In the moment (this describes someone who lives for the present and does not think about the future. Therefore it is important not confuse with ‘at the moment’ = right now) Continue reading Prepositions of time, in, at, on: Learn English Grammar
Phrasal verbs with GET
This post looks at some of the most common phrasal verbs with ‘get’. A phrasal verb is a phrase that contains a verb + preposition or adverb or preposition and adverb.
Phrasal verbs are used a lot in English and therefore they can be very difficult for learners. Many phrasal verbs usually have a formal equivalent, for example:
After the thief got off the bus he ran towards the town centre.
After the thief alighted from the bus he ran towards the town centre. (formal use)
Phrasal verbs are also difficult for learners because many have more than one meaning.
Finally, you can test yourself at the end of the article with the ‘phrasal verbs with get’ quick quiz.
Get across – to make something understood
‘I have been trying to get across to our manager that many of the staff are very unhappy. He just doesn’t want to listen!’
Continue reading Learn English Grammar: Phrasal verbs with ‘get’
This post looks at ‘conditional’ sentences in English. Conditionals talk about the possibility of something happening as the result of something else.
There are four types of conditionals (sometimes called ‘if’ clauses) in English. Each conditional has an ‘if’ clause and another clause. The first two types of conditionals talk about real possibilities whilst the second two types talk about unreal possibilities.
This talks about general truths, facts and habits. It is used for real situations. The present simple is used in both clauses.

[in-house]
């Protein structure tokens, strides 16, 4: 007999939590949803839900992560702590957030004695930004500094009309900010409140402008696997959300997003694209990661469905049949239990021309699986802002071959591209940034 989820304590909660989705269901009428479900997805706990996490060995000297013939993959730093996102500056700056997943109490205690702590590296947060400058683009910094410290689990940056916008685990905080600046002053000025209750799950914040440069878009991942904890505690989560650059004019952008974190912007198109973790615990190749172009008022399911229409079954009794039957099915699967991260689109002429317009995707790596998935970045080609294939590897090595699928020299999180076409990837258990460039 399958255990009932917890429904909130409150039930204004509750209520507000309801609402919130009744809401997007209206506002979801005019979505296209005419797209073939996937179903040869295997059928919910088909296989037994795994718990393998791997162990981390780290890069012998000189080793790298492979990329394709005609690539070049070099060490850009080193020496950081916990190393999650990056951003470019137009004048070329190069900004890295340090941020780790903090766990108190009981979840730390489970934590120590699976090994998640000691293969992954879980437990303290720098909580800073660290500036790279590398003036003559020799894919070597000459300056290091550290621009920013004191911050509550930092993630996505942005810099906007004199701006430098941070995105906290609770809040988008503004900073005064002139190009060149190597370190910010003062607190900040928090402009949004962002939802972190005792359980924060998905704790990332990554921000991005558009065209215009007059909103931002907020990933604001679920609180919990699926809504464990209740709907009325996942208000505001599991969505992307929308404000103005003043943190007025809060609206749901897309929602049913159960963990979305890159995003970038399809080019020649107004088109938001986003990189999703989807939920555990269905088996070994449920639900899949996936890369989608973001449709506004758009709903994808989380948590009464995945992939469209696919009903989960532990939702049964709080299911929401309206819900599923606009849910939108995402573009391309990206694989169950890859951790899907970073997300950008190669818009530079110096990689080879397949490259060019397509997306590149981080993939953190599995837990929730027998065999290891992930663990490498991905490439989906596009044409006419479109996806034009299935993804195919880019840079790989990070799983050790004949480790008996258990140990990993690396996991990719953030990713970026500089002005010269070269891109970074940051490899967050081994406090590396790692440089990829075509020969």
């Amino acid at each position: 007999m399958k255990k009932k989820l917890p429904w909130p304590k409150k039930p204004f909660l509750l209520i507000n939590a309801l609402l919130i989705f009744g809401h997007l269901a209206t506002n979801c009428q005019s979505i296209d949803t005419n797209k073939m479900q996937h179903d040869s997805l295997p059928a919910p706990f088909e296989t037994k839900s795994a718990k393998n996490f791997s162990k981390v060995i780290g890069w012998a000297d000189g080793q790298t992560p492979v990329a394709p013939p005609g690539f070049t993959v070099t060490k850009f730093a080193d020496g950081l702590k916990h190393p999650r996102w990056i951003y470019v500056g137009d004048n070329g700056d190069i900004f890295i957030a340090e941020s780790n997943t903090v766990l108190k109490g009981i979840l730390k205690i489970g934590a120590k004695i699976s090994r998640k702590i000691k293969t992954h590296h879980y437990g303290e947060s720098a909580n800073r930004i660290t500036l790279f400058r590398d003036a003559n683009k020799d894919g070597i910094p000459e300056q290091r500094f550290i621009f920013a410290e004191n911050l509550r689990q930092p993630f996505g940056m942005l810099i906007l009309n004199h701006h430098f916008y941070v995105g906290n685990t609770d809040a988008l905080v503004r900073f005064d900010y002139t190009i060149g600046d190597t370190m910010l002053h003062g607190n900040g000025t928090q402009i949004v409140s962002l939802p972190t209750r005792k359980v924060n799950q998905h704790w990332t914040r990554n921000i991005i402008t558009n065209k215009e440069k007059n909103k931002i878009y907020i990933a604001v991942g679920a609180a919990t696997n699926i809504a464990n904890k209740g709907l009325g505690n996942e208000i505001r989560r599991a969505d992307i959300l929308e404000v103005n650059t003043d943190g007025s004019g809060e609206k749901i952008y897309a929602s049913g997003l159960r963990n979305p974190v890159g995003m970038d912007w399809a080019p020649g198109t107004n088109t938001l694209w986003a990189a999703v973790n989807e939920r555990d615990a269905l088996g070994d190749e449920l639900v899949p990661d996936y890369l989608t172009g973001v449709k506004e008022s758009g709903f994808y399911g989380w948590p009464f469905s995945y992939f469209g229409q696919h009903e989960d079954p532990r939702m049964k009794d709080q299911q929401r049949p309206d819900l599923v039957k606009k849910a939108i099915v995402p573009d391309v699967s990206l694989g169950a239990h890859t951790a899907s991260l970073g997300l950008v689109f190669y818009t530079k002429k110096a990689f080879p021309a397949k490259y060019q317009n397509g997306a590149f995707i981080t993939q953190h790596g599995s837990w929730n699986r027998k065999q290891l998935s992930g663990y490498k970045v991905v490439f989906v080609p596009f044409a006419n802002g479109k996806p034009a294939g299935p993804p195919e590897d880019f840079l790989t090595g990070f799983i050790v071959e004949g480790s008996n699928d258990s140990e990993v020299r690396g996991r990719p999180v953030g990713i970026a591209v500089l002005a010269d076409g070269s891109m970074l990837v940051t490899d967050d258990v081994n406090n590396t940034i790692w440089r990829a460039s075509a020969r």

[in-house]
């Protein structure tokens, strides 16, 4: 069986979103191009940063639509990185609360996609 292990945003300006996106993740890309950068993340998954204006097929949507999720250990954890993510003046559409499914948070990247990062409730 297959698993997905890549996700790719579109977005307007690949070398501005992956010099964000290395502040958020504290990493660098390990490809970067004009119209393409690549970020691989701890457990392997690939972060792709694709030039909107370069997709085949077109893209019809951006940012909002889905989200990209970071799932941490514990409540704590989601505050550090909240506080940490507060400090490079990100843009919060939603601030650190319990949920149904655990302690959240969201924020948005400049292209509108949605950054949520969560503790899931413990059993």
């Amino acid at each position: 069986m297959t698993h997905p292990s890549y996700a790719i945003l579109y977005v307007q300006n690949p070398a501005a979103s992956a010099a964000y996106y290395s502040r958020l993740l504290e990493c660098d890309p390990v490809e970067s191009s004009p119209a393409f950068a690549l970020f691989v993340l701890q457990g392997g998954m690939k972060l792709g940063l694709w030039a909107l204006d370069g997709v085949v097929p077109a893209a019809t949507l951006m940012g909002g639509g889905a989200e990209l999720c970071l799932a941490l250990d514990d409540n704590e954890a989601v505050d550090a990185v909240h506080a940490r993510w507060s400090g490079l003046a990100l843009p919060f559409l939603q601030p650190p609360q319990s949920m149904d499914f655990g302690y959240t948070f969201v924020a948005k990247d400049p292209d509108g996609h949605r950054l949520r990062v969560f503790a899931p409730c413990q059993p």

If (present simple) + present simple
If you heat ice, it melts.
If I run for too long, my knee hurts. Continue reading Conditionals: Learn English Grammar
This post looks at some of the most common verbs followed by a gerund. A gerund is a verb that is changed into a noun and is formed, verb + ing. We often use the gerund after verbs that express like or dislike of something.
Verbs of liking and disliking
Like I like playing tennis.
Dislike I dislike eating artichokes.
Fancy I fancy eating out tonight because I’m too tired to cook.
Enjoy I enjoy watching films with my children.
Love I love singing in the shower but only if there is no one else at home!
Hate I hate being late.
Detest I detest seeing people being rude.
Continue reading The Gerund: Learn English Grammar
Comparatives and Superlatives
In this blog post we look at how to use comparatives and superlatives to describe things and people.
Look at the following sentences:
Who do you think is funnier? Pete or Sally?
I found the first book much more interesting than the second.
John is friendly but I think Jane is friendlier.
Houses in London are more expensive than anywhere else in the UK.
Julie is the oldest student in her class.
We think he is the funniest comedian we have ever seen.
Who made the most delicious cake?
Houses in London are the most expensive in the UK.
Continue reading Comparatives and Superlatives: Learn English Grammar
This article looks at how and when we use the past perfect tense. To form the past perfect we use HAD and the PAST PARTICIPLE.
We use it to describe something that started in the past and happened before another time (also in the past).
For example, ‘They had never been to Italy before. They went for the first time last year.’
How do we form the past perfect?
Continue reading Past Perfect Tense: Learn English Grammar